- Eligibility for Medicaid (Med-QUEST) in Hawaii
- How to enroll in Medicaid in Hawaii
- Post-pandemic Medicaid disenrollments temporarily suspended due to Maui fires
- Hawaii adopted Medicaid expansion effective January 2014.
- Long-standing support for Medicaid contributes to Hawaii’s high health status rating.
- As of September 2023, more than 461, 000 people were covered by Hawaii Medicaid/CHIP.
Who is eligible for Medicaid in Hawaii?
Hawaii’s Medicaid eligibility levels for children are much higher than the national average and about average for pregnant women and parents (these eligibility limits include a built-in 5% income disregard that’s used for income-based (MAGI) Medicaid eligibility determinations):
- Children ages 0-18 qualify with family income levels up to 313% of the federal poverty level (FPL)
- Pregnant women qualify with family income up to 196% of FPL, and coverage for the mother continues for a year after the baby is born
- Parents and other adults qualify with family income up to 138% of FPL
Hawaii residents with low incomes and low asset/resource levels can qualify for Medicaid if they’re 65 or older, or if they’re blind or disabled. These enrollees are covered under fee-for-service (FFS) Medicaid, rather than the managed-care Med-QUEST program.
Hawaii also uses Medicaid funds to help cover premium costs for Hawaii residents who aren’t U.S. citizens but who are citizens of nations that have entered into the Compact of Free Association (COFA) with the U.S.
How does Medicaid provide financial help to Medicare beneficiaries in Hawaii?
Many Medicare beneficiaries receive assistance from Medicaid with Medicare premiums, prescription drug costs, and expenses not covered by Medicare – including long-term care.
Our guide to financial assistance for Medicare enrollees in Hawaii includes overviews of these programs, including Medicaid long-term care benefits, Extra Help, and eligibility guidelines for assistance.
Hawaii considered legislation in 2023 to remove the $2,000 asset limit that currently applies to Medicaid eligibility for people who are also enrolled in Medicare. It did not advance during the 2023 session, but bills in odd-numbered years are carried over the next year in Hawaii’s legislature, so this could be reconsidered in 2024.
Federal poverty level calculator
of Federal Poverty Level
How do I enroll in Medicaid in Hawaii?
You can apply for Med-QUEST:
- Online at My Medical Benefits or at Healthcare.gov (only apply through Healthcare.gov if you don’t have Medicare)
- Over the phone at 1-877-628-5076
- By mail. Download an application or call the appropriate eligibility office to have an application mailed to you. Complete the application and return it by mail to the office.
How is Hawaii handling Medicaid renewals after the pandemic?
Throughout the pandemic, states received additional federal Medicaid funding, but on the condition that nobody be disenrolled from Medicaid. But that rule ended March 31, 2023, and states began a year-long process of “unwinding” the pandemic rules, gradually redetermining eligibility for everyone enrolled in Medicaid.
Hawaii began disenrolling ineligible Med-QUEST members (and those who didn’t respond to renewal packets) at the end of May 2023, and enrollment had dropped by about 1.4% by September. But due to the devastating Maui wildfire, Hawaii opted to pause all Med-QUEST eligibility redeterminations through the end of 2023. And for Maui residents, redeterminations will not resume until at least April 2024 (June 2024 for those in West Maui).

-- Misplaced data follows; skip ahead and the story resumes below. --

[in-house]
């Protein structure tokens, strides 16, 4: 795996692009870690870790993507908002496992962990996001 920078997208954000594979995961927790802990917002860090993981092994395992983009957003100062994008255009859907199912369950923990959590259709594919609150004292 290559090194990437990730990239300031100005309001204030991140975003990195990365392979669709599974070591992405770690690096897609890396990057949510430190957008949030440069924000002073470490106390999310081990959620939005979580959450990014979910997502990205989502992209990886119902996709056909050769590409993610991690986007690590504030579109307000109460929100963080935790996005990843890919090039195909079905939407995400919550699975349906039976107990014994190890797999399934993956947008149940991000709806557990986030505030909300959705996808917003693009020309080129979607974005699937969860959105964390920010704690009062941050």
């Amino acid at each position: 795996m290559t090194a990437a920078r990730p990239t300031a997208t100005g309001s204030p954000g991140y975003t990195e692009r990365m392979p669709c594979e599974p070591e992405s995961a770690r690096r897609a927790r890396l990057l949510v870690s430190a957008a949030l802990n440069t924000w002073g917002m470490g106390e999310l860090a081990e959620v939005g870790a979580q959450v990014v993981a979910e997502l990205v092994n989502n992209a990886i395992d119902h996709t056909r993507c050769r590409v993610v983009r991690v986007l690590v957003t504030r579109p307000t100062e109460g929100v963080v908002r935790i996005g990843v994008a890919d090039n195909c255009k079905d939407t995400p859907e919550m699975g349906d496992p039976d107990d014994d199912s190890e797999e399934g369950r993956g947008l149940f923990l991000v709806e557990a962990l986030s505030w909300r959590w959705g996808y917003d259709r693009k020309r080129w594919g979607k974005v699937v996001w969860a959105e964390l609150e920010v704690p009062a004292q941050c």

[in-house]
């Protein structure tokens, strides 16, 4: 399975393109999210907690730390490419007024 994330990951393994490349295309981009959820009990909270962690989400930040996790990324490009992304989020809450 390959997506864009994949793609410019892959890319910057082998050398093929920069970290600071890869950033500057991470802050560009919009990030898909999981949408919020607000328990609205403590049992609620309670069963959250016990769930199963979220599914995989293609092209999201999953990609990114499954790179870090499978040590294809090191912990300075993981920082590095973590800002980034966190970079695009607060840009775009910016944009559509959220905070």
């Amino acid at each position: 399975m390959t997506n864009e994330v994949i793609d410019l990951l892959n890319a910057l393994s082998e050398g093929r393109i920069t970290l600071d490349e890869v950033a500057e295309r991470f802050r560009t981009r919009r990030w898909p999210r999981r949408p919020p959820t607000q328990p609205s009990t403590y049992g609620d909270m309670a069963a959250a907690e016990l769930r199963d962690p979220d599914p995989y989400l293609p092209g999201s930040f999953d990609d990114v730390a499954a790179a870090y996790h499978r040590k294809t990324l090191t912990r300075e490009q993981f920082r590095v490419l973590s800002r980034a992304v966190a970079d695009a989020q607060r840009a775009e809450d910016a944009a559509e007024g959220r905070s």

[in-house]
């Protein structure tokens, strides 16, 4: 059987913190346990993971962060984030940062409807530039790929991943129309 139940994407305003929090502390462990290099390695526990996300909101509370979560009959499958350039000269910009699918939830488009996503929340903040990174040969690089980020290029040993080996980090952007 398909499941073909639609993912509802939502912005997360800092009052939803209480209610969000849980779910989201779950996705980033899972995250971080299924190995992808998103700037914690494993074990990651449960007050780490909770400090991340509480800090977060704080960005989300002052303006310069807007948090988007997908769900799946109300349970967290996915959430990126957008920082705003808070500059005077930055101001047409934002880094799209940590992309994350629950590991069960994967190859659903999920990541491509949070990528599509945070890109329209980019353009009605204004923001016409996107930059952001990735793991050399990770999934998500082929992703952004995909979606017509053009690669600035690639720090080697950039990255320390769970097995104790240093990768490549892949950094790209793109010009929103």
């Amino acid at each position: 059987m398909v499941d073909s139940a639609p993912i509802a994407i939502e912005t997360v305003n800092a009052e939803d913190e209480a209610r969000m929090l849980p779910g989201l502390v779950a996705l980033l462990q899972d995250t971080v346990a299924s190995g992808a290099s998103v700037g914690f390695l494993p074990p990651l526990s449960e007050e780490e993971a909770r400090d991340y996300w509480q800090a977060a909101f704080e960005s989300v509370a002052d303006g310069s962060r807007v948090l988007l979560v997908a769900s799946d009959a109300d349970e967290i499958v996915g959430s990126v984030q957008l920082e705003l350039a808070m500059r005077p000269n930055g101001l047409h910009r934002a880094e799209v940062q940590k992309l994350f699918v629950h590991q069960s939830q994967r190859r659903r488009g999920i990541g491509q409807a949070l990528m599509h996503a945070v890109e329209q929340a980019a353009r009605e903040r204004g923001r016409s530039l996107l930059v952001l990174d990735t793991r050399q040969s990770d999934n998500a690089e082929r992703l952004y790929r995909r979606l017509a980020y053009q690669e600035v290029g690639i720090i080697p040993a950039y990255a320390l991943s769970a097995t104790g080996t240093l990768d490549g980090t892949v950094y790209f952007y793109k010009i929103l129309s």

Hawaii Med-QUEST has a useful overview page about the return to normal eligibility operations. It includes a dashboard where data is being posted throughout the unwinding period, press releases, and copies of the letters that enrollees are receiving.
Hawaii had previously indicated that they would process renewals in their regularly scheduled month for enrollees whose renewals are current, and would spread backlogged renewals out over a 12-month unwinding period, prioritizing renewals for people whose coverage had been pended the longest time during the pandemic. But the Maui fires have caused a temporary delay, and have also pushed redeterminations for West Maui enrollees out until at least the summer of 2024.
Hawaii’s unwinding plan already noted that the state would wait until the end of the unwinding period to process renewals for unhoused enrollees. And dual-eligible enrollees (ie, eligible for both Medicare and Medicaid) who become eligible for Medicare between April and September 2023 won’t go through a Medicaid eligibility redetermination until six months after their Medicare begins.
For those who are no longer eligible for Medicaid, a 16-month special enrollment period is available on HealthCare.gov for people who lose Medicaid during the unwinding process. But it’s still important to sign up for a new plan before the date that Medicaid ends, in order to avoid a gap in coverage. Many people who lose Medicaid will find that they’re eligible for an employer’s plan, but that has a limited 60-day enrollment window, so again, it’s important to act quickly in order to secure new coverage.
ACA’s Medicaid eligibility expansion in Hawaii
Hawaii adopted Medicaid expansion through the Affordable Care Act, extending eligibility for Medicaid to adults with income up to 138% of the poverty level (133% plus an automatic 5% income disregard). Medicaid expansion took effect in Hawaii in January 2014.
Starting in 2022, Hawaii extended postpartum Medicaid coverage so that it lasts for 12 months instead of 60 days, and the state also added adult dental benefits to Medicaid starting in 2023.